To turn the snippets of sound into actual tracks required hours of chopping, sequencing, layering, EQ, repitching, and adding effects, resulting in an album that glitches between pop, techno, hip hop and grime, R&B, and ambient, tied together by an uncanny atmosphere of distortion and decay. Officially released on April 14, each track on Mirage FM is also accompanied by a “self-directed, AI-assisted” video, featuring visuals that are incorporated and remixed during patten’s exploratory live performances.

Watch an exclusive premiere of patten’s kaleidoscopic video for “Green & Pink” above. Read our conversation with the musician on Mirage FM, AI creativity, and how it could help us understand what it means to be human, below.

Some people see AI as a tool, others see it as an assistant, or even a collaborator. How did you think of Riffusion, when you were making Mirage FM?

patten: It felt like a tool for sure. The thing is, an artist has agency, and this tool didn’t do anything I didn’t ask it to do. Of course, there is a kind of back and forth between a user and a tool, in that a tool suggests ways that it should be used – its design, its manufacturing, its whole structural setup governs its correct usage. A hammer would be a bad tool to use to open your laptop or something, because it’s just not designed for it, but it’s great hammering in nails. But you might also be able to hack the thing, and get it to do things that it wasn’t designed to do. Which is sometimes where things get quite interesting.

Whatever kind of tool I’m using, whether that’s a guitar, or a paintbrush, or Photoshop or a camera, I suppose I’m pretty driven by the desire to try and find different ways of using things, to get results that exist slightly outside the parameters that have been defined by the common usage of that tool.

Mirage FM is very diverse, genre-wise. How did you curate the overall sound?

patten: When I was experimenting with [Riffusion], one thing I was interested to find out was what it knew about, you know, if there were gaps in its dataset and things like that. So I was kind of exploring. ‘Oh, does it know about this kind of music, that kind of music?’ I didn’t start experimenting with it thinking, ‘Okay, I’m making an album.’ I was just doing it because it was interesting, and then after maybe a couple of hours, I was like, ‘Wait, there’s interesting potential here to use this stuff as samples, and to stitch them together to make music of some kind’. So it got a bit more intentional, but the actual act of exploration and how I ended up hitting on these different genres was partly out of that playing process.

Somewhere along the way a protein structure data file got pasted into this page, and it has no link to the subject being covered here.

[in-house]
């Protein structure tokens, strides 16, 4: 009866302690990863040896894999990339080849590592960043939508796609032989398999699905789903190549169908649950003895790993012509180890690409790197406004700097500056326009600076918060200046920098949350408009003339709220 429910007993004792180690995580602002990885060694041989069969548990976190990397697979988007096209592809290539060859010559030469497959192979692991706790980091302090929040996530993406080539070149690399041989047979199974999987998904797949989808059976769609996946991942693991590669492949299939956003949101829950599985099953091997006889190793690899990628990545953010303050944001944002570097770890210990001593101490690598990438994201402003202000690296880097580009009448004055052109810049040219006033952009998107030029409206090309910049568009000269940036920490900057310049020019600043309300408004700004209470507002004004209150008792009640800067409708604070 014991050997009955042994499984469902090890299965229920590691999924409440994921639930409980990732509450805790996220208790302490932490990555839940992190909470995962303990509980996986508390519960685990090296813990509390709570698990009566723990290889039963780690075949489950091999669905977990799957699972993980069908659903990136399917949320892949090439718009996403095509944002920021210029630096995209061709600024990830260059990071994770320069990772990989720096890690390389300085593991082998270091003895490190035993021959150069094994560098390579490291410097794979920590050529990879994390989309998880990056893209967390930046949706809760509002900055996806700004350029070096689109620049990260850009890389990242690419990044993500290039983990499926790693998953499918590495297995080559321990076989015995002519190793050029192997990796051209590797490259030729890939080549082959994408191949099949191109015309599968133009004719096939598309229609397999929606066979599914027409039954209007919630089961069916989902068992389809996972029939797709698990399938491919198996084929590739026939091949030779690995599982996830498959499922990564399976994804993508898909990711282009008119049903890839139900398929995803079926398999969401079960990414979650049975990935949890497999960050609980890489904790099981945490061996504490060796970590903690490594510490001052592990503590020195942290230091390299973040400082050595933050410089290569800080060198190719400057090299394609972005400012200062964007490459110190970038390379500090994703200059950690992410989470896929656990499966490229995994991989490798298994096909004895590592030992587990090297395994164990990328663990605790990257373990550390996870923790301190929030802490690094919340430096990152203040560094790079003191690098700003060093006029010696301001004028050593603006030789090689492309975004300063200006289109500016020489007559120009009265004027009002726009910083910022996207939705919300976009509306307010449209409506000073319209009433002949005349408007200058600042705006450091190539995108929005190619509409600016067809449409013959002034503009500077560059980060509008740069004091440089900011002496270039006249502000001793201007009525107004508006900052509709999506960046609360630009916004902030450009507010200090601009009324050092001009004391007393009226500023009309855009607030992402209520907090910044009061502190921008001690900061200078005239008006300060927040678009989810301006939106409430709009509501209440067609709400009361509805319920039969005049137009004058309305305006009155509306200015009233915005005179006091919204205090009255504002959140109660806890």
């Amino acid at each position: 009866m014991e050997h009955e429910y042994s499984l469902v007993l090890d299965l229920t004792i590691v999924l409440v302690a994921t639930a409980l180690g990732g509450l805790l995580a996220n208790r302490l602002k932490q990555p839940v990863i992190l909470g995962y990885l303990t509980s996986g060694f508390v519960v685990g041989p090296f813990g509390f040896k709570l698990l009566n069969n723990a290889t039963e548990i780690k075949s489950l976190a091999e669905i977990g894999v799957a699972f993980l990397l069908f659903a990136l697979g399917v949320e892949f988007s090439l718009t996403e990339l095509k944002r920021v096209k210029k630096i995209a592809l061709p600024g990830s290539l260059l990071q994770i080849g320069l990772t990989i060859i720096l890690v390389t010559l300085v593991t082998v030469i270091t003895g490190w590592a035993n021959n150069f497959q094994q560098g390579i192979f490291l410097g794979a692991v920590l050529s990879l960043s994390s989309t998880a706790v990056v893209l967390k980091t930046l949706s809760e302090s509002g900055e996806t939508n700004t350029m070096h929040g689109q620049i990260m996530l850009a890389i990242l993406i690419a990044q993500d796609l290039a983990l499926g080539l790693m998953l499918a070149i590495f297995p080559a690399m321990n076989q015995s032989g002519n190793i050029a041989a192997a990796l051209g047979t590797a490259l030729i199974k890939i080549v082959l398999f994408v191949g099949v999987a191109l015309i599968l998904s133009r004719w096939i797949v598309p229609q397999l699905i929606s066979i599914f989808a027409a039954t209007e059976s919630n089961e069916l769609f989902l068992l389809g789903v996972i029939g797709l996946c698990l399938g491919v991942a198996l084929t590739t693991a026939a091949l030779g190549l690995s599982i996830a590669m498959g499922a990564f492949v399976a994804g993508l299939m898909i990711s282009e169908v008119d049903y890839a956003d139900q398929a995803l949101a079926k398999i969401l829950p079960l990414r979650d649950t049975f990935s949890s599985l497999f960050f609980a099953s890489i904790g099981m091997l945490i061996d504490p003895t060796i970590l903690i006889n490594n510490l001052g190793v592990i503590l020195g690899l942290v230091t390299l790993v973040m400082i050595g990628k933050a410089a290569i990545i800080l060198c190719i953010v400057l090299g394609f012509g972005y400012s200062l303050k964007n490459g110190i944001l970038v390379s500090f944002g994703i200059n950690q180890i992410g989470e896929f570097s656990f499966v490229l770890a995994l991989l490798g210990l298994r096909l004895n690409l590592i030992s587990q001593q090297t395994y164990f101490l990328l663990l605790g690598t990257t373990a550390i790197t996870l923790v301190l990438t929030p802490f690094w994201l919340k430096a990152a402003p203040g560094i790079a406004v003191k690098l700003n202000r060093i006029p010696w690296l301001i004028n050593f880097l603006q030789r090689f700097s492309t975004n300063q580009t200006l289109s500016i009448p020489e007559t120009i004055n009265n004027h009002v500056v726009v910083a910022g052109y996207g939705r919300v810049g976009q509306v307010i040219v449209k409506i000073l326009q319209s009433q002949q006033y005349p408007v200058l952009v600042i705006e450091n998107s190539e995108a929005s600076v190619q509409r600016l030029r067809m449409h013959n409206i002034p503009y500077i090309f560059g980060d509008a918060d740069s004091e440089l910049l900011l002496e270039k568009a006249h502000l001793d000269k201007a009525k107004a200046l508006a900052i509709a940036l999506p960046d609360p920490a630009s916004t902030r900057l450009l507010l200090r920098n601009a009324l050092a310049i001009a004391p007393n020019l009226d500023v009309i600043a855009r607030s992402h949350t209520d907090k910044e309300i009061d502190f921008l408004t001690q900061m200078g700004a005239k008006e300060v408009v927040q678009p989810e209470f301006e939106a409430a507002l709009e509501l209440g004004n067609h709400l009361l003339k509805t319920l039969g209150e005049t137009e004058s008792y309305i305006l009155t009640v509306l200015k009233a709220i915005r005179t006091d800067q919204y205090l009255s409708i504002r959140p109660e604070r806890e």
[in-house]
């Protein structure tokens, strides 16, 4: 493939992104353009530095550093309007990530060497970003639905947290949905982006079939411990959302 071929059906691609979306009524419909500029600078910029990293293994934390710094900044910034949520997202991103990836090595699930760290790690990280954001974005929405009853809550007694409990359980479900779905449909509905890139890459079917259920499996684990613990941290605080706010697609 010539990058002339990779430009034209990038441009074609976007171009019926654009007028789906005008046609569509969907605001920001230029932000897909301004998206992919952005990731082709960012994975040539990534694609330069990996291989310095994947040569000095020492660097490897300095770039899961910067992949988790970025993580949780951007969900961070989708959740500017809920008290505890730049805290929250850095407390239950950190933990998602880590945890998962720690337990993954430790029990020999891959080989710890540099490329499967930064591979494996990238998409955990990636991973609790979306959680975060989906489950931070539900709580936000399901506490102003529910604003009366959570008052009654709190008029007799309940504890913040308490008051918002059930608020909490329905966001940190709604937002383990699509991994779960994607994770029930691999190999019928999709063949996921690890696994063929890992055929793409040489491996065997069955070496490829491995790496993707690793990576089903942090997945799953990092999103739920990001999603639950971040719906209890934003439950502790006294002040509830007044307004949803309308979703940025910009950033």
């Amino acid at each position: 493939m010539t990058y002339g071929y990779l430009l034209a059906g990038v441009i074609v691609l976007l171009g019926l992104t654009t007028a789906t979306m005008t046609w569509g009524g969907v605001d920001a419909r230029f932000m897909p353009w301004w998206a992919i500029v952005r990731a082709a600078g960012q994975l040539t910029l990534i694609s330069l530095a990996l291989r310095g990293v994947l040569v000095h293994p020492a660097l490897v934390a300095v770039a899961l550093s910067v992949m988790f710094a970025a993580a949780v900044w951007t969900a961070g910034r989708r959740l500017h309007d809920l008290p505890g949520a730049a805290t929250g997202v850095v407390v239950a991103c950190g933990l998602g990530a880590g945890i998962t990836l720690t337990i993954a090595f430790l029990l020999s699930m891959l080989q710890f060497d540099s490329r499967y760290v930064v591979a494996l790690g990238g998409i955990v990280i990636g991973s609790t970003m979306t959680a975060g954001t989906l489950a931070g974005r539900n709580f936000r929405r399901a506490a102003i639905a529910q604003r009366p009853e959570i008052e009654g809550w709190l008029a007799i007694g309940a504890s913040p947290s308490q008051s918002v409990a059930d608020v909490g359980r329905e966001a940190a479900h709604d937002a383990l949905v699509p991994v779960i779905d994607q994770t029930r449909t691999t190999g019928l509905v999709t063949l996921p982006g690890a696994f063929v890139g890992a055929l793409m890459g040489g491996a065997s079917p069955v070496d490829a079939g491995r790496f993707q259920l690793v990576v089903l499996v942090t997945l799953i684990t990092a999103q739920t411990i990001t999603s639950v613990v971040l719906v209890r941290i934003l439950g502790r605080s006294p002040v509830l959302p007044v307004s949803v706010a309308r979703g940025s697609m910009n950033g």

“The tool itself is quite lo-fi, so there is this kind of spectral quality to it... it made me think a lot about the aesthetics of failure” – patten

Where do you think the AI shines through most on the album?

patten: The tool itself is quite lo-fi, it’s quite a low bit rate, the sound that it spits out. And so there is this kind of spectral quality to it, that I think is something that discouraged a lot of people from using it to make stuff that they would release. For me, it made me think a lot about the aesthetics of failure, and how they present within music. It seemed very similar to vinyl crackle, or the sound of warbly old cassettes. I was thinking about whether there was something in that early dial-up, failing-internet-connection sort of sound that could have an aesthetic quality. In the end, was really interested in celebrating and sort of just really zoning in on that strange sonic quality.